So why does this matter: if there's no wind, your fire won't move across the site (hopefully that's obvious) but on the contrary if there's too much wind then the fire will either move too quickly and not burn what's supposed to be burned effectively and also increase the risk of the fire escaping your firebreaks due to increased flame lengths. Wind speed is one of the factors that can make your fire go from predictable to erratic. We are talking about average wind speeds, but gusts should be taken into consideration too. If the wind seems to be blowing inconsistently (slow then high bursts and then slow) this also isn't the most ideal situation to implement a burn (especially for new landowners)... so be aware of strong gusty days. 

3. Relative Humidity. (RH)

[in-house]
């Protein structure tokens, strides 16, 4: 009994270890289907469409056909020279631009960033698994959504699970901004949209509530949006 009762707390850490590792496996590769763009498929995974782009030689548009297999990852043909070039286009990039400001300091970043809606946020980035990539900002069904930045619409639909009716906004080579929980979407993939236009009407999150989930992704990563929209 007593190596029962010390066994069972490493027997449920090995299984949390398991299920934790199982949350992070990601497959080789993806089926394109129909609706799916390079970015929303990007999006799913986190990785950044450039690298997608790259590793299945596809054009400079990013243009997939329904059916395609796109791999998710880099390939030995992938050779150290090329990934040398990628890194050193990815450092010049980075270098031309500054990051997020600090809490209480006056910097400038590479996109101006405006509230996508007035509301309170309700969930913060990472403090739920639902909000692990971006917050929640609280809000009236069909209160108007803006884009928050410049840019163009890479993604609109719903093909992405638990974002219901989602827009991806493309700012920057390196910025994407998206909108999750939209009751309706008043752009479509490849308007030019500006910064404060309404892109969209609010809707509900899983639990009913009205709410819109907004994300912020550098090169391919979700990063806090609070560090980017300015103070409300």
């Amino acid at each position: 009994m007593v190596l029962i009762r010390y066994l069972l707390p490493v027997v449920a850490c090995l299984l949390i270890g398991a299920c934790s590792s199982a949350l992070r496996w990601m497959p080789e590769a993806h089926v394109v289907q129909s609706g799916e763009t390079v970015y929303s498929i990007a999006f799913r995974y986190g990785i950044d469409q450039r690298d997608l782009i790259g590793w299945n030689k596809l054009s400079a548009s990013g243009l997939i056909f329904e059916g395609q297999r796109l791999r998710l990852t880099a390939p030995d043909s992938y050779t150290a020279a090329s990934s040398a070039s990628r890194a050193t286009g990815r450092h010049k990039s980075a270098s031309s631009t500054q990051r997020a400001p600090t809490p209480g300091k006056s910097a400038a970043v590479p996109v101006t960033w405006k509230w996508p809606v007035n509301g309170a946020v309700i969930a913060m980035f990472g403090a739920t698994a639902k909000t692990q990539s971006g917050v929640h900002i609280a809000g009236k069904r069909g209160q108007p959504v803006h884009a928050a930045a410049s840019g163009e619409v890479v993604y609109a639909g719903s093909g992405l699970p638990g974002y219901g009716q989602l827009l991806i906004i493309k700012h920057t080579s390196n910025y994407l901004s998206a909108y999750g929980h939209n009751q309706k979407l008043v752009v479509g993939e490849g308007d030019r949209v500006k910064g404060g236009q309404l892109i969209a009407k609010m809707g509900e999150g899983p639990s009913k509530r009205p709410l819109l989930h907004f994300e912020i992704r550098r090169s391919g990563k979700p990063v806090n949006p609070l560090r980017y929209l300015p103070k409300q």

This is something we in the South are definitely very familiar with! For those less familiar, this is the amount of moisture in the air, and in the Southeast it is very common for most days to be above 75% humidity! (Honestly, along the coast too it's more like 90%+ most days!) Again, why is this an important consideration? Because the amount of moisture in the air will help determine how effectively the fire will burn. Like with wind speeds, burn managers need to review a multitude of different moisture indicators, but the average landowner can and should review the RH on their own weather apps. So, not that we know what RH is in the basic terms, how can you look into these numbers? Assuming decent wind speed and directions, your next checklist item should be determine the RH for your tract you're wanting to burn. Ideally you want the percent ranges to be between 30%-60%, of course we know in the Southeast it can be difficult to get less than 60% RH so in the end this will not be the breaking factor for you to decide to burn, but realize at higher RH the fire may take longer to complete the burn especially with lower wind speeds. On the contrary though there is a red flag no-burn indicator if your RH goes below 25%! This means that it is incredibly dry out there and the fire can typically grow and consume more quickly than you may be anticipating, increasing the chance for escape. Although again not a no-deal factor within itself... tied with other indicators (especially again wind speed) will definitely go from an "eh" to a "mmmm nope" decision for burning.